“Australians wouldn’t give a XXXX…

…about anything else” was a slogan in the advertising campaign for Castlemaine XXXX beer. Like most successful campaigns, it capitalised on the underlying perception already in existence.

Since I’ve never been to Australia, I can’t say whether or not reality corresponds to the image. But, as Marshall McLuhan said, “perception is reality”. I’m not sure this maxim tallies with the moral and intellectual history of the West, but it certainly works in advertising.

Australians enjoy the reputation of beer-swilling, fun-loving, hard-swearing, Anzac-hat-wearing chaps one would like to be out on the town with but wouldn’t like to cross. A nation of Crocodile Dundees, as projected by popular media.

Actually, I’ve drunk a fair amount of beer with Australians, having played tennis matches against many, and, on this limited exposure, found them seldom veering too far from their reputation. Good tennis players too, and they never knowingly give a bad line call, which is more than I can say for some other people but won’t, out of respect for my French friends.

Then, over the past few days, I’ve read three things about Australians that didn’t exactly shatter my perception of them, but did dent it somewhat.

First, a man has just been sentenced in New South Wales under the state’s ‘one-punch’ law. Introduced in 2014 in response to alcohol-induced violence, the law says that those convicted of fatal one-punch assaults will face a minimum of eight years in prison.

I haven’t gone into the text in detail, but the wording sounds odd. It seems to exonerate those drunks who achieve the same lethal end with several punches, rather than just one. ‘Fatal beating’ would sound like a better rubric, but then I did say I haven’t studied the law deeply.

Also, a minimum sentence of eight years strikes me as too low for manslaughter, but perhaps the Aussies regard drunkenness as a mitigating circumstance. I’d treat it as an aggravating one, but then Australian legislative bodies never solicited my opinion.

Then I’ve discovered that beer consumption in Australia has halved since 1979, while the consumption of wine has increased pari passu. In other words, Aussies are abandoning beer for wine, which may explain the need for the one-punch law.

Back in the 1980s I witnessed a similar shift in Texas, which could rival Australia for beer consumption per capita. Texans didn’t quite appreciate that, though both wine and beer are weaker than Bourbon, wine is three times as strong as Lone Star.

Hence my colleagues, who would typically drink two or three beers at lunchtime, began to order a litre of wine – with detrimental consequences for their postprandial output. Also, accusations of Oedipal relations with their mothers were levelled at their fellow drinkers with no provocation whatsoever.

If that’s what’s happening Down Under, a note to Australians: a can of XXXX has as much volume as three glasses of wine, but the latter pack a bigger punch, and so conceivably could the drinker.

Having established a causal relationship between those two developments, I can’t for the life of me fit the third one into the same logical chain.

I’m referring to the new law that has legalised homosexual marriage and punched a hole in my stereotype of Australians. “It is a big Australian hug for all same-sex couples, saying we love and respect you, now go out there and get married,” declared Prime Minister Turnbull triumphantly.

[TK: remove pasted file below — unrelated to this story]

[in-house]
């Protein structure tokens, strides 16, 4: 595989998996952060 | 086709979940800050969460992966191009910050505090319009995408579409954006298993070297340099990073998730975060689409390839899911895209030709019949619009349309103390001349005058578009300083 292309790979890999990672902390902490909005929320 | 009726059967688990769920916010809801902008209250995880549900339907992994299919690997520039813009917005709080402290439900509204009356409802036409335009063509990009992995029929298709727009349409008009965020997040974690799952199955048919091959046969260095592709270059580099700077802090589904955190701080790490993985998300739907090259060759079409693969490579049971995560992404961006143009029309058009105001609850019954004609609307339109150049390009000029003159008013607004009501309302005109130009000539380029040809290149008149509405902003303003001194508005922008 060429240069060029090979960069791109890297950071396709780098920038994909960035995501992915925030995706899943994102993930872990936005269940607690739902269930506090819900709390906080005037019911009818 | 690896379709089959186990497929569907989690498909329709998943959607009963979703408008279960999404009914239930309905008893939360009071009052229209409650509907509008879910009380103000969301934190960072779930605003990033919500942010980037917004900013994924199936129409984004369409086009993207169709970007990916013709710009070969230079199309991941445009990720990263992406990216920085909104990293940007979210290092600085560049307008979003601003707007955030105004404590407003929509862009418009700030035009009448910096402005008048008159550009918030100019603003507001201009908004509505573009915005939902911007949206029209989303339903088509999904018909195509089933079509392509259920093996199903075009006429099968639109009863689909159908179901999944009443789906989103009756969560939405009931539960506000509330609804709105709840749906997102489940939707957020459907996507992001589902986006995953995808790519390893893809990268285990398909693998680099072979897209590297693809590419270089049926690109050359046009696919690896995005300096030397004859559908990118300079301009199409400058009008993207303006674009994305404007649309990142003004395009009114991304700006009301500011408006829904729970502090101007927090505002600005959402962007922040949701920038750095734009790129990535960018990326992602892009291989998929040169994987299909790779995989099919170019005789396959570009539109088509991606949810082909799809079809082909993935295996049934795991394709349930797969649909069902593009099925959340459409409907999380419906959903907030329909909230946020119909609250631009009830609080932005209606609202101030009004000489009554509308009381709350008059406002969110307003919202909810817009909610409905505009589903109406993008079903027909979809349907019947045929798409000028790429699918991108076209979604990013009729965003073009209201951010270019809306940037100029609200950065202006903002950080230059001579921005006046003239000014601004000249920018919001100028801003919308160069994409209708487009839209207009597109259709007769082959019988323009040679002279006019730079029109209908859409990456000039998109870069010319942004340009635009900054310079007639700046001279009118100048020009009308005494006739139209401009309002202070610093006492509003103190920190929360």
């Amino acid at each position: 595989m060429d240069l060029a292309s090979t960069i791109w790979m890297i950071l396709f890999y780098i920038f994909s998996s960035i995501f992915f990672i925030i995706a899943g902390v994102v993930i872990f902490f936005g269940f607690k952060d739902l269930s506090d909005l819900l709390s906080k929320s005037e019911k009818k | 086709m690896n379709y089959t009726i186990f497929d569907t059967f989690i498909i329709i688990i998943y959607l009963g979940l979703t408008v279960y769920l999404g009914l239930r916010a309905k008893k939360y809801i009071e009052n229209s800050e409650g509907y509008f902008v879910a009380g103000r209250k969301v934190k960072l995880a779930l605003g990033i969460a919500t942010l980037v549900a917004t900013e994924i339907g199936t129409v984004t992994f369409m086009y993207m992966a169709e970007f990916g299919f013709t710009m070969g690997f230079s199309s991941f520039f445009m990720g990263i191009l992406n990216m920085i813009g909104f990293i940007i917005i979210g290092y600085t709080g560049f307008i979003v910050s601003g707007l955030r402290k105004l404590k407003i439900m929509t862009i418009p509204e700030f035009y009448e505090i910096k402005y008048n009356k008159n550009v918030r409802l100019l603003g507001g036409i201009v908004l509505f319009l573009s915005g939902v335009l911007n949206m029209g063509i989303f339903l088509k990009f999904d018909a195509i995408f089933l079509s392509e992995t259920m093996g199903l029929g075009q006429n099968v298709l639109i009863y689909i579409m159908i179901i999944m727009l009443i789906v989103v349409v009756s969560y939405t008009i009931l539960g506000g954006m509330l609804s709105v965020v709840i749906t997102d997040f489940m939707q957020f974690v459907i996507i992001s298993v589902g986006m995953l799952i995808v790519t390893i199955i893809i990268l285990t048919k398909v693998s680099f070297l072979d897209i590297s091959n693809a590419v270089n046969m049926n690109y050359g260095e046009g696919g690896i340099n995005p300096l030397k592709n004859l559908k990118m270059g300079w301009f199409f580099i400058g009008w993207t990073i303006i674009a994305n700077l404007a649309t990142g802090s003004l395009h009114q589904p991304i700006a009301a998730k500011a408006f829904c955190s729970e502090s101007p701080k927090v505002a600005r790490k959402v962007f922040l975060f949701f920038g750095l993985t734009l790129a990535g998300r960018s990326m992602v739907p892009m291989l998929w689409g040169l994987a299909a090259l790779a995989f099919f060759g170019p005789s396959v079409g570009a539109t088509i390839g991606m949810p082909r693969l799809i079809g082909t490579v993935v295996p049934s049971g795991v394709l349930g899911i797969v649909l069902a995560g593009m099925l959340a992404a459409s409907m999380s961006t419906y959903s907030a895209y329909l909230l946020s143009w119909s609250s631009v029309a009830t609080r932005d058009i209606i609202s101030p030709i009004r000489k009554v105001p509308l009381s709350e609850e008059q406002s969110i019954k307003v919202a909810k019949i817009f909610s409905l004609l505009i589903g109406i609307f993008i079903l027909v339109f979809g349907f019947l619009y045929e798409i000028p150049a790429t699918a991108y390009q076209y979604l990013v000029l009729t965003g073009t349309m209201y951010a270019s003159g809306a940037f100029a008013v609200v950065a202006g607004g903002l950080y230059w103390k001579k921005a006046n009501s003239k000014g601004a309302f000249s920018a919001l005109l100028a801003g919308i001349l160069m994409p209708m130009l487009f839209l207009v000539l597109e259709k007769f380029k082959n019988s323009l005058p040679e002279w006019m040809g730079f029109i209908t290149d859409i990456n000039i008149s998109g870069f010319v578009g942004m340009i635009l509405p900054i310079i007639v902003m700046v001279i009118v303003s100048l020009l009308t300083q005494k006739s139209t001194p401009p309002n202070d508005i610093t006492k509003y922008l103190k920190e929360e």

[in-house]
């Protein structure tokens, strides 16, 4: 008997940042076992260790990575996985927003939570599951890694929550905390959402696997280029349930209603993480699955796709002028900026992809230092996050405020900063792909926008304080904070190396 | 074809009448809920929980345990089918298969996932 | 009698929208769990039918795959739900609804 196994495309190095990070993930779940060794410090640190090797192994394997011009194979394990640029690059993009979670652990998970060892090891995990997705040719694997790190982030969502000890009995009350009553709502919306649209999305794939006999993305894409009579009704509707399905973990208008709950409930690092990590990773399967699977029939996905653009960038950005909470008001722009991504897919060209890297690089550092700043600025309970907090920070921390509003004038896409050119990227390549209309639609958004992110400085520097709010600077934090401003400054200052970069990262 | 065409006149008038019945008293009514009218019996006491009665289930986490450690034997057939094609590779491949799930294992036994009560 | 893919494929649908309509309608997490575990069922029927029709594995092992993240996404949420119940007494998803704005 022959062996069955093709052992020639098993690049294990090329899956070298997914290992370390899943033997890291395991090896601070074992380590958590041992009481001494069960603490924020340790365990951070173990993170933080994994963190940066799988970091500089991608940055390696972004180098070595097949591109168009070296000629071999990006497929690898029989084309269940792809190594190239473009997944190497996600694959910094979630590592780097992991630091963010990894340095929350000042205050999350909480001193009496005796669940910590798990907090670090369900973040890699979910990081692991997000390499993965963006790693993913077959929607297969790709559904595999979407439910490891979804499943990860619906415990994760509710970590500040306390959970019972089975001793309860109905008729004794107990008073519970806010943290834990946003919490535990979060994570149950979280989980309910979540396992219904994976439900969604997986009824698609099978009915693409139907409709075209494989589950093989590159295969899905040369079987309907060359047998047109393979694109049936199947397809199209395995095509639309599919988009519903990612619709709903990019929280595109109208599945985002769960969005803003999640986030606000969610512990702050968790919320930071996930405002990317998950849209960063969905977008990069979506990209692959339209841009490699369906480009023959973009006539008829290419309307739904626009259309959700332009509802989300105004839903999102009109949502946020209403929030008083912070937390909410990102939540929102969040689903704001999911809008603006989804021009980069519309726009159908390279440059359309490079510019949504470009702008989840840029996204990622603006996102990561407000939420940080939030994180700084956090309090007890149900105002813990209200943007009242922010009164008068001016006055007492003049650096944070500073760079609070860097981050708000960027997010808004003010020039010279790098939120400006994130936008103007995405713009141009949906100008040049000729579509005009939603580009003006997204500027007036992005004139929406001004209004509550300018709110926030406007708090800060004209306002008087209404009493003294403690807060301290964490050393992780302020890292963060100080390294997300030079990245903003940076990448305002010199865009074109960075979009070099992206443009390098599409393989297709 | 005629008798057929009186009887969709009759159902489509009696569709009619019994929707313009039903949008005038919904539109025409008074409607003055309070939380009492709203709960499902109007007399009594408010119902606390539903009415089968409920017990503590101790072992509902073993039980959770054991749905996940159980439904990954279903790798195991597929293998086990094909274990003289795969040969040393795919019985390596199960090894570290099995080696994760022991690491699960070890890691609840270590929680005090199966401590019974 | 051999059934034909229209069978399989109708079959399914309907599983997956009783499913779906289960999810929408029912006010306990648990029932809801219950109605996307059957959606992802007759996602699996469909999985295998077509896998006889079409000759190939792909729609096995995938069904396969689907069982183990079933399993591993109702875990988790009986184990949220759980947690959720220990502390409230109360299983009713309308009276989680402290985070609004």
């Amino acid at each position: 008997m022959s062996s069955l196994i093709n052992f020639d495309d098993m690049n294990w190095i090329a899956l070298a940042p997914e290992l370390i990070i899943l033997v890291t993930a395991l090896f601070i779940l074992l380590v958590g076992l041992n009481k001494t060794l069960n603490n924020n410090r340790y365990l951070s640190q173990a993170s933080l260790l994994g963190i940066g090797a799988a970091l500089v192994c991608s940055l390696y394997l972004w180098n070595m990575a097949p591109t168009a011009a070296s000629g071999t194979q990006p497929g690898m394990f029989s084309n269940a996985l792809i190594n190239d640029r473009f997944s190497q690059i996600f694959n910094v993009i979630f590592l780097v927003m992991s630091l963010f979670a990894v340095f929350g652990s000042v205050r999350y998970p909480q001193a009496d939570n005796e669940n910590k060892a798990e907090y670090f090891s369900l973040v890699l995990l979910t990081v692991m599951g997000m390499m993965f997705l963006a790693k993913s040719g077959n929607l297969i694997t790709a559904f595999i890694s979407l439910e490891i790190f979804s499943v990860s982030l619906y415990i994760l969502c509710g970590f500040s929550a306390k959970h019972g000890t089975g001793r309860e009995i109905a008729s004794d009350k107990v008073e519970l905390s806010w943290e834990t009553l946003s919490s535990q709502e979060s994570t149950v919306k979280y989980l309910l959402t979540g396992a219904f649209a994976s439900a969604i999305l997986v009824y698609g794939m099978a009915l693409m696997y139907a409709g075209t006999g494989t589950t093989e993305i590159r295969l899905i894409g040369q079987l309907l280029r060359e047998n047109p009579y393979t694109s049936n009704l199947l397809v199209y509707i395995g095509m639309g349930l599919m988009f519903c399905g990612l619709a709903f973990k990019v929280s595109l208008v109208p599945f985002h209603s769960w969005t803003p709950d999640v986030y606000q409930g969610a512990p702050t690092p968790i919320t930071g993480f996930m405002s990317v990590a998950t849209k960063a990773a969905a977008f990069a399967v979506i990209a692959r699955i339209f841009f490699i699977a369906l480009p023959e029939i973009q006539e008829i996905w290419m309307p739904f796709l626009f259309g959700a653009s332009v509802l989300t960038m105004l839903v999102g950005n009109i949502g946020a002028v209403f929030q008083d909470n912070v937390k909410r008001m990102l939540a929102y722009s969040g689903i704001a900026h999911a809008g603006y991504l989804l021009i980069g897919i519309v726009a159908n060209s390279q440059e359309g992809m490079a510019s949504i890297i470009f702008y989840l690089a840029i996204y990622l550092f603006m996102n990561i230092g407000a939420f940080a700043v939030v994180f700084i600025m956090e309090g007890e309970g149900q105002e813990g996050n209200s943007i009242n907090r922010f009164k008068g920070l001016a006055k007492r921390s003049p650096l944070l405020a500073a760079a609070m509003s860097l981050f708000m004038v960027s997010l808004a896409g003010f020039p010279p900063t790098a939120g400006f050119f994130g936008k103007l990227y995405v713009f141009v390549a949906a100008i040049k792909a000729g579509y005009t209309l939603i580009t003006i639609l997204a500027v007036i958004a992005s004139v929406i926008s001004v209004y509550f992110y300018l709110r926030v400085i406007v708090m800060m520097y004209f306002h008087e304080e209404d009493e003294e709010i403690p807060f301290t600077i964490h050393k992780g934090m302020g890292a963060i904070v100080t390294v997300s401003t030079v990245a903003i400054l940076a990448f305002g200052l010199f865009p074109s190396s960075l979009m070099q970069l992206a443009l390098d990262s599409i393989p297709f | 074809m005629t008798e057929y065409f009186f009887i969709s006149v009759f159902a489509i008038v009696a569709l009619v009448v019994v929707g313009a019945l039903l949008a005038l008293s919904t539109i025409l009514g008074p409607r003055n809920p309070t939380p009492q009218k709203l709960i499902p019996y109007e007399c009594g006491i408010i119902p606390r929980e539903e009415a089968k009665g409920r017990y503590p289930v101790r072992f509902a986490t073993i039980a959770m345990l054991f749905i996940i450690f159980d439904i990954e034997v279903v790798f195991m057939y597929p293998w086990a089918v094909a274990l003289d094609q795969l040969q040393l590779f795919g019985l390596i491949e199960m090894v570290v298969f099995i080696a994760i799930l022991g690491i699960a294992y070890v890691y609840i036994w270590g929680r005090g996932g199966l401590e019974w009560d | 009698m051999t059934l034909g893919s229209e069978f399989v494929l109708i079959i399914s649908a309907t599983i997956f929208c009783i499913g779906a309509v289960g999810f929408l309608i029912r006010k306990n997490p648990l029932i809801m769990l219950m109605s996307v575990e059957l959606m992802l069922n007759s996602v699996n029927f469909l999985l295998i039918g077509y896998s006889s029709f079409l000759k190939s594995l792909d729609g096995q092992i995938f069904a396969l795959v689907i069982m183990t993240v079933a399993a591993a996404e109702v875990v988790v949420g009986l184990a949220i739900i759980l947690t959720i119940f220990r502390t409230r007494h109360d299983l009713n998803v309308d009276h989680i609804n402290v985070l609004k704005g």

I wouldn’t hug too many same-sex couples if I were him – they may get the wrong idea. Nor do love and respect automatically involve a licence to get married.

We may have similarly warm feelings about parents close to their children, siblings adoring one another or, for that matter, people mollycoddling their pets. But it doesn’t follow that Daddy should be allowed to marry his little girl, a brother to marry his sister or either of them to marry Fido.

I’m not saying that the love claimed by Mr Turnbull is objectionable, but it’s definitely of recent vintage. What happened in December, 2017, to give Australians the love and respect for homosexual couples that had been conspicuously understated for the preceding two centuries?

Could it be – and here I’m trying to squeeze the facts into a preconceived theory – that the recent shift from XXXX to Chardonnay has addled the Aussies’ brains too much? If so, there may be other undesirable consequences as well.

For example, a bunch of rowdy Aussies, celebrating yet another one of their Ashes victories over the Poms, drink too much wine, then espy a happy homosexual couple and give the one-punch law another chance to be invoked… A thought too harrowing to contemplate.

The truth is much less interesting I’m afraid, and there goes my logical chain. The contagion of our toxic modernity has reached Australia, infecting its population as it has already infected most of the West.

Before long, Australians too won’t give a XXXX for anything other than political correctness.

1 thought on ““Australians wouldn’t give a XXXX…”

  1. The one punch law is a knee-jerk reaction to the many occasions when an inebriated youth, and usually unprovoked, randomly punches a passing young man, which often leads to a fatality. (I suspect the attacker is probably stoned or has nerves shot due to crack).
    The homosexual union is really about redefining marriage and putting Christians off the law-making podium. It gained momentum early because of their clever use of the term “equality”. Surely everyone believes in equality? Also the A.B.C. (Australian Biased Communication) totally supported it and inundated the gullible public with propaganda. And homosexual are always the sensible wise ones seen in various sit-coms for decades.

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